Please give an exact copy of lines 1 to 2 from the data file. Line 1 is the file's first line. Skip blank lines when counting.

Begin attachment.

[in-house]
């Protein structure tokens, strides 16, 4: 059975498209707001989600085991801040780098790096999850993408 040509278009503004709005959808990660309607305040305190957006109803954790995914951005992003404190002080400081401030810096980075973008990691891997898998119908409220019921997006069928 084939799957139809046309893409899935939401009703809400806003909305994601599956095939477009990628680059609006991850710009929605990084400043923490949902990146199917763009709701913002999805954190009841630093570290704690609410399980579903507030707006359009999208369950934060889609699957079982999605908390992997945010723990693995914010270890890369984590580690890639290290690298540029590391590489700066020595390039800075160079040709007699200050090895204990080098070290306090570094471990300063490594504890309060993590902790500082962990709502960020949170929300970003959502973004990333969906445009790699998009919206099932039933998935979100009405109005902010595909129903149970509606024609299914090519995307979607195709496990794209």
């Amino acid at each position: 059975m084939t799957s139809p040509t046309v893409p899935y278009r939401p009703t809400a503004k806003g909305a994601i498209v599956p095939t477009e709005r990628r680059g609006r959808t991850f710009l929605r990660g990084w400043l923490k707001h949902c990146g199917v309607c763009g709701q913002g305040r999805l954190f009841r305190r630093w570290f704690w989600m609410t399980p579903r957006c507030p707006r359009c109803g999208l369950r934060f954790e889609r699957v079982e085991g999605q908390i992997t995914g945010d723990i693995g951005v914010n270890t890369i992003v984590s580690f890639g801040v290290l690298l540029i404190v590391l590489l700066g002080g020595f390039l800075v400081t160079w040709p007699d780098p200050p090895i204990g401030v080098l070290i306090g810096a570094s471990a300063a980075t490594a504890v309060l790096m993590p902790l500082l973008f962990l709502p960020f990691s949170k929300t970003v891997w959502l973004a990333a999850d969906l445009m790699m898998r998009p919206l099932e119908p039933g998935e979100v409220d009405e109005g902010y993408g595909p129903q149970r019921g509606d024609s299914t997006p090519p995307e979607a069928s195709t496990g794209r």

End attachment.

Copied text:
[in-house]
């Protein structure tokens, strides 16, 4: 059975498209707001989600085991801040780098790096999850993408 040509278009503004709005959808990660309607305040305190957006109803954790995914951005992003404190002080400081401030810096980075973008990691891997898998119908409220019921997006069928 084939799957139809046309893409899935939401009703809400806003909305994601599956095939477009990628680059609006991850710009929605990084400043923490949902990146199917763009709701913002999805954190009841630093570290704690609410399980579903507030707006359009999208369950934060889609699957079982999605908390992997945010723990693995914010270890890369984590580690890639290290690298540029590391590489700066020595390039800075160079040709007699200050090895204990080098070290306090570094471990300063490594504890309060993590902790500082962990709502960020949170929300970003959502973004990333969906445009790699998009919206099932039933998935979100009405109005902010595909129903149970509606024609299914090519995307979607195709496990794209």